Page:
Disabled Do-It-Yourselfers Lead Way to Technology Gains

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By David M. Perry, The New York Times

Technology is changing the ways that disabled people interact with the world; perhaps more important, it’s also shifting how the world interacts with disabled people.

As the 30th anniversary of the Americans With Disabilities Act approaches on July 26, many leaders, designers and scholars in the disability community say that they aren’t excited by stair-climbing wheelchairs, mechanical exoskeletons or brain-controlled prosthetics. They are drawn to innovations that embed accessibility into everyday technologies and the spaces that we all share. Also, they want people to stop trying to solve problems that don’t exist.

Mark Riccobono, who lost his sight to glaucoma as a child and is president of the National Federation of the Blind, says that blind people generally love their white canes, a simple and effective piece of technology. “A couple times a year someone comes to us and says, ‘We have this great new idea for how to replace the cane!’ ” he said. “We try to be objective, but no. You’re trying to solve a problem that’s not a problem.”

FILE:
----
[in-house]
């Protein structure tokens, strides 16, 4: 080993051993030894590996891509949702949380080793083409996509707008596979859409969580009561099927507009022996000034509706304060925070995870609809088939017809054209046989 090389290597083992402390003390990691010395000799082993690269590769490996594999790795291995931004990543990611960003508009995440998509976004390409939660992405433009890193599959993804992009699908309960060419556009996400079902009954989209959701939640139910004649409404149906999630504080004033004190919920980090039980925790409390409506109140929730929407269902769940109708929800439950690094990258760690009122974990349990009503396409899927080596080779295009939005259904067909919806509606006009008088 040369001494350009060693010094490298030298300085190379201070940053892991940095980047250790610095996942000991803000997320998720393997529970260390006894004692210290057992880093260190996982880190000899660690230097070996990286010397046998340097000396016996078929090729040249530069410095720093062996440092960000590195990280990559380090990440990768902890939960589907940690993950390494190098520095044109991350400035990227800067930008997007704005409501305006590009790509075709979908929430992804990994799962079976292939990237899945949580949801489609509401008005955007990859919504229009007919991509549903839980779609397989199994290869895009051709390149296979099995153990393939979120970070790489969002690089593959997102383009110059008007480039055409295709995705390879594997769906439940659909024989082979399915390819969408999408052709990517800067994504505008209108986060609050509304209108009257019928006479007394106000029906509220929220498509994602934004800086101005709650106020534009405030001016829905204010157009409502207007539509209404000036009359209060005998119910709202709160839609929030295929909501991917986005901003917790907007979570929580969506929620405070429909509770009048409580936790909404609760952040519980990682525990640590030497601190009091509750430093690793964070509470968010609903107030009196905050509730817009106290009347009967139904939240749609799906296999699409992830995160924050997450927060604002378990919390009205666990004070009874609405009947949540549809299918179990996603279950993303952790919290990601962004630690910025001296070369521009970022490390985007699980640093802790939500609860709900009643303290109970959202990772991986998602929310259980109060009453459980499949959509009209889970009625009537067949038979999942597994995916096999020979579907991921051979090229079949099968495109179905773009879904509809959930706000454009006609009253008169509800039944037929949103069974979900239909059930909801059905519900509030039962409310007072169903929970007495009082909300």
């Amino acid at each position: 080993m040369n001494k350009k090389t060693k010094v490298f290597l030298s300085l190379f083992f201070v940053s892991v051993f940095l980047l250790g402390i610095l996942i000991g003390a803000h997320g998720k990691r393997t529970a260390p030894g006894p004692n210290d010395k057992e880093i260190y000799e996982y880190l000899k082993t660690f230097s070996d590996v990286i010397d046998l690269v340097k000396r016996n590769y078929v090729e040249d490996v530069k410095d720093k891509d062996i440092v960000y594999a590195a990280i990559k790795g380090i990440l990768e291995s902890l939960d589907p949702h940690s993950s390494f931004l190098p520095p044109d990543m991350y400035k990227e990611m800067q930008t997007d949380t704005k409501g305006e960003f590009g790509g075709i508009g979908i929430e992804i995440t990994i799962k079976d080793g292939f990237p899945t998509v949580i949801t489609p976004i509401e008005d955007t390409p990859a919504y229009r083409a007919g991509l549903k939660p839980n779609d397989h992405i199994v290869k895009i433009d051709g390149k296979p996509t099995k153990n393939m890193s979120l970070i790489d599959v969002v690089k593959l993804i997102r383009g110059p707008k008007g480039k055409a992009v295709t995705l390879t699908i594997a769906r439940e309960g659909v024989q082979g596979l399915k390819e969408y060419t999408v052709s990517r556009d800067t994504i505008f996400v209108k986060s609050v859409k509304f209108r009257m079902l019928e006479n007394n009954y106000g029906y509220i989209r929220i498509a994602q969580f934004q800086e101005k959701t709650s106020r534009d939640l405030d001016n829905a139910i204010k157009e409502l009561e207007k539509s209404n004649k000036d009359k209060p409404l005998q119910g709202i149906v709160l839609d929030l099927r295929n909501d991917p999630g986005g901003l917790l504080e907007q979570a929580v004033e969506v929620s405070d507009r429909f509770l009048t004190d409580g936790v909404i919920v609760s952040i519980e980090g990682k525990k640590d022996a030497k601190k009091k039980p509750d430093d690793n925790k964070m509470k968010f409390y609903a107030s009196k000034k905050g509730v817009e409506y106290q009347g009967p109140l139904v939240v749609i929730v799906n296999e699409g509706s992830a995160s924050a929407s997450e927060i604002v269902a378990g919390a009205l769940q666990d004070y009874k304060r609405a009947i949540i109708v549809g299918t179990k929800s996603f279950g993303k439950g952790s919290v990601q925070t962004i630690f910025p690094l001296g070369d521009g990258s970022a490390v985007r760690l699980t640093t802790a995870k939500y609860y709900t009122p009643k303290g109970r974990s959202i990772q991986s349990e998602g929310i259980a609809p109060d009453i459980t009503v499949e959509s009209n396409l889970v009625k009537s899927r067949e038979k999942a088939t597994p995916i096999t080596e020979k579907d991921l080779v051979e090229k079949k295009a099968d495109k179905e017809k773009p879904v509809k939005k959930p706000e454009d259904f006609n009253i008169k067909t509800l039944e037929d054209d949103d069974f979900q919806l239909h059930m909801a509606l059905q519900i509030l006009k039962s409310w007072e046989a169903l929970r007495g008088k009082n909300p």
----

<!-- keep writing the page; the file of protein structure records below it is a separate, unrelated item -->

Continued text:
Disability technology can be so quotidian that nondisabled users don’t even notice. GPS and spell-check, so ubiquitous for so many people, are technologies that assist me with dyslexia. Smartphones, where I find my GPS, may be the most powerful accessibility devices in history, especially now that voice control offers an alternative to touch screens for Blind and low-vision users, or people without the manual dexterity to operate them. (No interface is perfect, however. Some people might actually want buttons over sleek screens. And affordability remains a problem.)

As hubs for accessibility programming, though, smartphones drive down costs. For example, Fred Downs, who lost his left arm when he stepped on a land mine during the Vietnam War and is now an advocacy director for Paralyzed Veterans of America, says that in 1980, screenreaders cost up to $50,000 a unit and could read one page at a time out loud. Now every computer, phone and tablet can read nearly any screen. Smartphones provide navigation, manage hearing aids, run speech apps and can even drive a wheelchair.

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